Arturo Garcia is helping small farmers obtain real economic power after decades of powerless poverty and decades of violent, destructive confrontation.
Garcia grew up in Guerrero, the 10th of 13 children of a poor coffee farmer. His commitment to helping the small farmer -- and his remarkable talent for leadership -- were apparent early. In high school, for example, he took 15 of his friends into rural areas, where they helped build cooperatives in Puebla, Tlaxcala, and Morelos. From that beginning Garcia has never stopped learning. He worked in factories, helped organize rural support for striking workers, tried to run for union office with friends, and went to the Costa Chica to begin testing and launching his approach.
Garcia has created a successful model of peasant-owned and operated cooperatives which have been more effective than the government institutions which were created to help the campesino population. Garcia has created these parallel structures of self-help cooperatives which are helping campesinos control the production, marketing, and distribution of local cash crops, especially coffee, wood, and coconuts.For years, Atoyac, in the state of Guerrero, has been the epicenter of a violent struggle between poor farmers who are fighting for their livelihood and the repression of this group by a privileged minority who control the production, distribution, and marketing processes. Garcia grew up in a family of 13 children, the son of a poor farmer, in Guerrero, and developed a clear understanding of the struggle and the failed strategies of the farmers. After an apprenticeship during which he developed small cooperatives just outside the Atoyac region, Garcia created a new model of campesino organization which has been extremely effective. The model is based on three key components: (1)It is focused on economic rather than political objectives. For example, campesinos, who are wary of any "organizers" following the long, bitter years of government repression, meet other campesinos from successful cooperatives and hear of the economic benefits that have been achieved through cooperative work. They develop a new understanding of rural development, in which the individual is an active participant, a controlling player in the development of the community. (2)The model of campesino organization is non-confrontational. Garcia goes directly to government institutions and functionaries and explains the campesinos' new plans and strategies for economic development. He has opened a new dialogue (to the surprise of many government leaders) between the campesinos and the political leaders in this region. In effect, he has moved away from political confrontations and instead brandishes economic production reports which authenticate the campesinos' economic reform demands. (3)The campesino organizations parallel the government institutions which haven't been successful. For example, Garcia's campesino bank, because it is free of detailed control and government bureaucracy, offers lower rates of credit with easier terms than the Government Banco de Credito Agricola. Garcia's distribution centers, which are not held back by the inefficiency and corruption of the government distribution network, are far more successful economically. His organization has even begun selling its coffee direct to sympathetic cooperative organizations in France, the U.K., and Germany.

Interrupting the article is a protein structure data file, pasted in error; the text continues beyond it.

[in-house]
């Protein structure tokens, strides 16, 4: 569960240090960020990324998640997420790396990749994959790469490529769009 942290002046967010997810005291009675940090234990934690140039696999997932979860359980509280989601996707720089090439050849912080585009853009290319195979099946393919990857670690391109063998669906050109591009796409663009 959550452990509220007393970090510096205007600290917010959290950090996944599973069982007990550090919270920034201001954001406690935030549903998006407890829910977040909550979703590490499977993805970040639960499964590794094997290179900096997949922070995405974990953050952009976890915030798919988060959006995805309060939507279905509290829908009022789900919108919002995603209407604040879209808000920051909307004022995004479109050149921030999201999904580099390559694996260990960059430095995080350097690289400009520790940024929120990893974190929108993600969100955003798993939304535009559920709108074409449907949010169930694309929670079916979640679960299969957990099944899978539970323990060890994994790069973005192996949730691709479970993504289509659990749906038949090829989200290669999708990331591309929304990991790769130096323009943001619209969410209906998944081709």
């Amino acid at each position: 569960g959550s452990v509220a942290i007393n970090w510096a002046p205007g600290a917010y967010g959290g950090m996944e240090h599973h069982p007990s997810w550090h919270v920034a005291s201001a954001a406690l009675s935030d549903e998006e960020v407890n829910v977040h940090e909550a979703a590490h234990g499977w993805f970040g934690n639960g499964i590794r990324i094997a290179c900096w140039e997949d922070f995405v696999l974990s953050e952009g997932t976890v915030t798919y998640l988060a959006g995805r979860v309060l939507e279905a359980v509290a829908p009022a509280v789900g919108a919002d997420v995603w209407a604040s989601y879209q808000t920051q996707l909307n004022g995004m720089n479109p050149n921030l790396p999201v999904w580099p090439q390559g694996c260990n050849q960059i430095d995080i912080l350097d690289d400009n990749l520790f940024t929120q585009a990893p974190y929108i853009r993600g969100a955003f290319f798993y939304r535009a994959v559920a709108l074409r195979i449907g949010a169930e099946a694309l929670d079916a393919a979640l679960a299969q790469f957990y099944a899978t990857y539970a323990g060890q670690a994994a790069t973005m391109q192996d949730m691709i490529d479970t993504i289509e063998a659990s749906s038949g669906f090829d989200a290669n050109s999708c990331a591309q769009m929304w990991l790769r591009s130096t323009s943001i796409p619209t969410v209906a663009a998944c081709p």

As one moves south in Mexico, social and land tenure conditions in wide areas increasingly resemble those that have helped make so many of the small countries south of its borders a mess. Garcia's home state of Guerrero, which ironically stretches along the Pacific coast behind and on either side of Acapulco, has been a painful example for generations. It is intensely poor. More than a million people live on the margin of existence. Illiteracy and unemployment are high; roads, schools, and other services scant. Even when government has set out to help, corruption and the influence of the powerful have siphoned off or diverted much of the intended benefits. The land has been dominated by a small number of people, and bitter, often bloody struggles over the land stretch back to the years of Spanish rule. In the 1930s armed struggles pitting campesinos against landowners began anew. Over the last decades new armed uprisings brought an intense effort by the Mexican Army to repress the violence. Hundreds were killed. Bitterness, distrust, and public fear of organizing are part of the heritage Garcia faces. One of the reasons the area's farmers, especially the small producers, have found it so hard to profit and save has been their dependence on layers of middlemen. The government's effort to replace middlemen with government purchasing has turned out to be as unsatisfactory: whatever benefits accrue disappear in high costs and/or are transferred elsewhere.
Garcia is building an efficient network of cooperative organizations, all of which reinforce one another. He has pressed quickly to achieve economies of scale -- administratively, in bulk purchasing and selling, in distribution, and in building a solid base of support. Garcia has designed his approach so that participants can both run it and help spread it to their neighbors. Farmers from successful cooperatives travel to new locations, where the farmers may still be unsure of the viability of cooperative networks, and share their experience. In some cases a member of Garcia's organization will stay and live with the coop's new farmers for up to 1-2 years to make sure that they understand and successfully adapt the model. In Guerrero, Garcia has organized between 10 and 90 percent of the farmers, depending on the crop. He hopes the model will spread to the rest of Mexico. Toward that end he has over the last several years helped build a new national non-party alliance of campesino organizations.